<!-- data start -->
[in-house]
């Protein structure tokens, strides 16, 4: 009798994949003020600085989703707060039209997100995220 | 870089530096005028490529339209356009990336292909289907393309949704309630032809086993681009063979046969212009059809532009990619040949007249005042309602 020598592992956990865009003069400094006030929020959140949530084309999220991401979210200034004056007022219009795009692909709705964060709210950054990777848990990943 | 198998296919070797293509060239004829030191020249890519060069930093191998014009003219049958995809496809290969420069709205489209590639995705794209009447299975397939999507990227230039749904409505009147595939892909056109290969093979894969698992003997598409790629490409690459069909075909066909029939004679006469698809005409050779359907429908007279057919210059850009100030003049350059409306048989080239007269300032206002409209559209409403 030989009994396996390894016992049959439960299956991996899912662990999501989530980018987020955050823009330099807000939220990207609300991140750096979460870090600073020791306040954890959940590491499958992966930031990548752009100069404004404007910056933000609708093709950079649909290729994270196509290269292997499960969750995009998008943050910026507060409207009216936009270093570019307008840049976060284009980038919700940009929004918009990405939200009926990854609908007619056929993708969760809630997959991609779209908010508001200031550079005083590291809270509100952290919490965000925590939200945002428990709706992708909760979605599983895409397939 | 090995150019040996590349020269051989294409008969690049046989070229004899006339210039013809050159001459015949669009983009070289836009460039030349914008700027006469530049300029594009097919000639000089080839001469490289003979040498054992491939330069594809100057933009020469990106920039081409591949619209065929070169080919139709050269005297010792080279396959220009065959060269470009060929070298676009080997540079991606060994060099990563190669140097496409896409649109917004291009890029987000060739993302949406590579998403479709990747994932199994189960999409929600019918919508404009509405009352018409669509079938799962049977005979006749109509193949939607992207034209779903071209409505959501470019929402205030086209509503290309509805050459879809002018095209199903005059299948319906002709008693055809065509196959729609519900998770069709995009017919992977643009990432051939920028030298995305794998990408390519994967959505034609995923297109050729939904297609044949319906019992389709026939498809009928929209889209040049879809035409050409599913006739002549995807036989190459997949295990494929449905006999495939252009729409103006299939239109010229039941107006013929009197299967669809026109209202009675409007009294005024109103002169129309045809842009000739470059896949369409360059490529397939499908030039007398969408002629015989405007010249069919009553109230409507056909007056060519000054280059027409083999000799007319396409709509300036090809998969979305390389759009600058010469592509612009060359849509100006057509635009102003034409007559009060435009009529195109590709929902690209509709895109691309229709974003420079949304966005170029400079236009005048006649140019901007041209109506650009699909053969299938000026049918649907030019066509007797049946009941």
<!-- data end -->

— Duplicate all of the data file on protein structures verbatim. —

[in-house]
């Protein structure tokens, strides 16, 4: 009798994949003020600085989703707060039209997100995220 | 870089530096005028490529339209356009990336292909289907393309949704309630032809086993681009063979046969212009059809532009990619040949007249005042309602 020598592992956990865009003069400094006030929020959140949530084309999220991401979210200034004056007022219009795009692909709705964060709210950054990777848990990943 | 198998296919070797293509060239004829030191020249890519060069930093191998014009003219049958995809496809290969420069709205489209590639995705794209009447299975397939999507990227230039749904409505009147595939892909056109290969093979894969698992003997598409790629490409690459069909075909066909029939004679006469698809005409050779359907429908007279057919210059850009100030003049350059409306048989080239007269300032206002409209559209409403 030989009994396996390894016992049959439960299956991996899912662990999501989530980018987020955050823009330099807000939220990207609300991140750096979460870090600073020791306040954890959940590491499958992966930031990548752009100069404004404007910056933000609708093709950079649909290729994270196509290269292997499960969750995009998008943050910026507060409207009216936009270093570019307008840049976060284009980038919700940009929004918009990405939200009926990854609908007619056929993708969760809630997959991609779209908010508001200031550079005083590291809270509100952290919490965000925590939200945002428990709706992708909760979605599983895409397939 | 090995150019040996590349020269051989294409008969690049046989070229004899006339210039013809050159001459015949669009983009070289836009460039030349914008700027006469530049300029594009097919000639000089080839001469490289003979040498054992491939330069594809100057933009020469990106920039081409591949619209065929070169080919139709050269005297010792080279396959220009065959060269470009060929070298676009080997540079991606060994060099990563190669140097496409896409649109917004291009890029987000060739993302949406590579998403479709990747994932199994189960999409929600019918919508404009509405009352018409669509079938799962049977005979006749109509193949939607992207034209779903071209409505959501470019929402205030086209509503290309509805050459879809002018095209199903005059299948319906002709008693055809065509196959729609519900998770069709995009017919992977643009990432051939920028030298995305794998990408390519994967959505034609995923297109050729939904297609044949319906019992389709026939498809009928929209889209040049879809035409050409599913006739002549995807036989190459997949295990494929449905006999495939252009729409103006299939239109010229039941107006013929009197299967669809026109209202009675409007009294005024109103002169129309045809842009000739470059896949369409360059490529397939499908030039007398969408002629015989405007010249069919009553109230409507056909007056060519000054280059027409083999000799007319396409709509300036090809998969979305390389759009600058010469592509612009060359849509100006057509635009102003034409007559009060435009009529195109590709929902690209509709895109691309229709974003420079949304966005170029400079236009005048006649140019901007041209109506650009699909053969299938000026049918649907030019066509007797049946009941």